I don’t believe in one-way charity acts, which then becomes a desperate plea to which people can only sympathize and nothing more. Feel good factor of having done something good for the sheer pleasure of doing so is absurd. There has to be an exchange, a give and take in everything. A way that benefits both the giver and the receiver. Hence I never seek to raise money by donations. I offer my stories, my life lessons, other takeaways, my journeys without sermonizing anything at all. Pure fun and joy is all that I bring to you. I hang from impossible places, I run the risk of dying so that you may gasp and sit at the edge of your seat and find a reason to laugh and smile.

Remember always when you hear me speak and share my journey, that by simply doing so you are helping yet another family (who do not really seek anything from anyone) dream and wish big. The world can only change from the grass root and only you can make that happen. I am only a resource re-distributor.

Thank you for hearing my story and sharing my journey this far. I have promises to keep and miles to go before I sleep. Goodbye and god bless. See you all on top 

10 comments:

  1. Hi Satya, It would be a pleasure to be involved in your cause & help in any small way I can.

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  2. The second time you were saved by a certain ass. :P

    A lovely account though. Engaging, brimming with mirth and enriching to the heart. As always, of course.

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  3. fab... i'd want to be part of this Satya

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  4. Wow! Sathya, I was a listner at the TEDxChennai meet yesterday, I was very impressed with you. Now, reading your blog, I sure was travelling with you. I am looking forward to apeak and discuss more with you. I know it is very hard for a busy person like you. But still worth a try. Can you provide me with your mail ID if possible? mine is cvvarun@gmail.com Looking forward to know you in person.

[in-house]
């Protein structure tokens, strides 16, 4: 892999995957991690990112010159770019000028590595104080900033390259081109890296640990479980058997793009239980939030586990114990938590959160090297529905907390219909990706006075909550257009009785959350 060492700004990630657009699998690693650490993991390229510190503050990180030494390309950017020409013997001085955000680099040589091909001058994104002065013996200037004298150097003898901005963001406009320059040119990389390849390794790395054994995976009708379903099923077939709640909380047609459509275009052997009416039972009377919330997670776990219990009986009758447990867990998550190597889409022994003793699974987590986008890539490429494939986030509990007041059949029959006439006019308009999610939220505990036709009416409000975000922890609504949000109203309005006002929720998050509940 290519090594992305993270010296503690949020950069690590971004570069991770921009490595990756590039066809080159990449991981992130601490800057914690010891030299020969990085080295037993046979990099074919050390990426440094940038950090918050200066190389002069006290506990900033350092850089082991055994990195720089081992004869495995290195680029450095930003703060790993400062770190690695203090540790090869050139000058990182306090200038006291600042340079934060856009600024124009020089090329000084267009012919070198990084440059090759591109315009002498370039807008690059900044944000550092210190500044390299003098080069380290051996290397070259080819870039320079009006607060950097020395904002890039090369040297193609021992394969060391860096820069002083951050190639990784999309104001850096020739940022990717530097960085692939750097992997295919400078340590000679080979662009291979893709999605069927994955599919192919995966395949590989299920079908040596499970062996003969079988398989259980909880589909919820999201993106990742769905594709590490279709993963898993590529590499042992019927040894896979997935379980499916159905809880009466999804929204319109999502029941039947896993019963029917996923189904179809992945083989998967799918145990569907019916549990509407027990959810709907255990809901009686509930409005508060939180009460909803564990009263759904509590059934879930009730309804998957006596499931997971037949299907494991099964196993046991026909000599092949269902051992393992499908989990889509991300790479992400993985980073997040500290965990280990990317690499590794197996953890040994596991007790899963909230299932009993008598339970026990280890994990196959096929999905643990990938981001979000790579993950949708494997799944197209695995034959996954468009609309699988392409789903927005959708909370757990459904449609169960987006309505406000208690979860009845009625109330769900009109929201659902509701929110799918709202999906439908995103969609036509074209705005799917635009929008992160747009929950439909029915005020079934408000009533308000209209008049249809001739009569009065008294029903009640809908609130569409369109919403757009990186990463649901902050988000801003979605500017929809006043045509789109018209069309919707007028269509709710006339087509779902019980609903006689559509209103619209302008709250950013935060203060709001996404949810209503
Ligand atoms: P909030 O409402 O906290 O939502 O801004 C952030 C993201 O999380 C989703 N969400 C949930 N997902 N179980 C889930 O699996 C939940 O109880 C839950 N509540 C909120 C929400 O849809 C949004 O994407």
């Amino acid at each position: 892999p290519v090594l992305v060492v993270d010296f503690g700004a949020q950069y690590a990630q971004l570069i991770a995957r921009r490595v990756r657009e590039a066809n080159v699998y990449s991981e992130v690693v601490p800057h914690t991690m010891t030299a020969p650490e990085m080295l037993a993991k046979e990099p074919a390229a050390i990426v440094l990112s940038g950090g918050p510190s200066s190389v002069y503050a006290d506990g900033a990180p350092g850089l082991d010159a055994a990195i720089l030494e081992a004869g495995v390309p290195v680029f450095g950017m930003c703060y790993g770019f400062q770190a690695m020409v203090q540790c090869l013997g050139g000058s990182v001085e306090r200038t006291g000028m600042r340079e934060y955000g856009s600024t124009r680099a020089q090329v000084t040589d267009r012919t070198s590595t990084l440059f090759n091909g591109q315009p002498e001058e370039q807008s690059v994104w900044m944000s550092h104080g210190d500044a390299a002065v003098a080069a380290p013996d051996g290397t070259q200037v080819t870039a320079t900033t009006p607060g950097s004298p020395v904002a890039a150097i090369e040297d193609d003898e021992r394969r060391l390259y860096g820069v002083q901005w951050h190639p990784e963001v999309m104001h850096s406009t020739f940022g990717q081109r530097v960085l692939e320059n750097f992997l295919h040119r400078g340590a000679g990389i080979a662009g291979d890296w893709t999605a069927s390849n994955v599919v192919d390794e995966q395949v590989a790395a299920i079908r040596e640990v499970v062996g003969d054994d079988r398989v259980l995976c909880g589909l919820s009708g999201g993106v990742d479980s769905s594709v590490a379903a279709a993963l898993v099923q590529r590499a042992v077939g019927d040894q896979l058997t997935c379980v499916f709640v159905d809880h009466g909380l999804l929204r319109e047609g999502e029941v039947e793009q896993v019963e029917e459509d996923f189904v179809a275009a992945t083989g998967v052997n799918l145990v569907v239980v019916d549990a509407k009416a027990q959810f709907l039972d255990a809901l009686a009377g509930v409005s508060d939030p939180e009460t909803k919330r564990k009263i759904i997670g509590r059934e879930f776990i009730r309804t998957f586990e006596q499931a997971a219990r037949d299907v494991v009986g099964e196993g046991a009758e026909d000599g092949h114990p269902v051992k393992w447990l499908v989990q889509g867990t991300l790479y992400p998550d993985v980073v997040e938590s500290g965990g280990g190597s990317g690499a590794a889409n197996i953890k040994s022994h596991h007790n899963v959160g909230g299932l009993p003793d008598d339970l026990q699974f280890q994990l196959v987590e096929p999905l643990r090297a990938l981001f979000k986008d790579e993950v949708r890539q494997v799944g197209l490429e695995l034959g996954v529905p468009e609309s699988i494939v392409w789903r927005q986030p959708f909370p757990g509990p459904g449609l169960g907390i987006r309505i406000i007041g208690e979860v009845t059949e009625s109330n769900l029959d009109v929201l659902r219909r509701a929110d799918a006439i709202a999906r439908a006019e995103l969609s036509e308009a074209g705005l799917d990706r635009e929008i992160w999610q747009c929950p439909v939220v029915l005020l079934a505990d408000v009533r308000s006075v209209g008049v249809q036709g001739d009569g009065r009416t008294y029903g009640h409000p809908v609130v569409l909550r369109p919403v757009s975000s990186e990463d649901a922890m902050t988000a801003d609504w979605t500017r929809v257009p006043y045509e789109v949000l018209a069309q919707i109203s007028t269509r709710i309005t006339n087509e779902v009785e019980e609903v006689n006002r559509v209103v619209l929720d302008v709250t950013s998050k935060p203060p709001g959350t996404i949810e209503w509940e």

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  5. Hi Satya. I am from an organisation called TRIBE 10 FOUNDATION. We are a group of people working on Climate Change & nature / wildlife conservation. I was at TEDxChennai, but couldn't manage to speak to you. Got to know that you work on Global Warming. It would be wonderful if we can work together. We're all afterall working to the same goal. you could write to me at shankar@tribe10.com.
    Warm Regards,
    Shankar
    Founder Trustee, TRIBE 10 FOUNDATION

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  6. Nicely written Satya, and a post that can be added as an epilogue/prologue to your book.

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  7. So awe inspiring. Needless to say, at the end of this I feel completely insignificant in the larger scheme of things. In some sense I am a weaver of stories just like you (I am a journalist) but my stories pale in comparison. I am now going to scout around for any suitable opportunities that will allow me to invite you to speak to an audience here in Bombay. Also, you mentioned the possibility of travelling to some of these villages that you've formed special bonds with, to work with communities. If any such opportunities present themselves to you, please let me know. I am more than happy to give away some time and all that it takes towards airfare and accomodation etc. My email address is :araticarroll@gmail.com

    PS-Also I am in love with Goba

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  8. Very inspiring S and as always beautifully written. this post surely should be added to your list of 12!!!

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  9. Its a donkey or its a goat, I think its a gota not a donkey.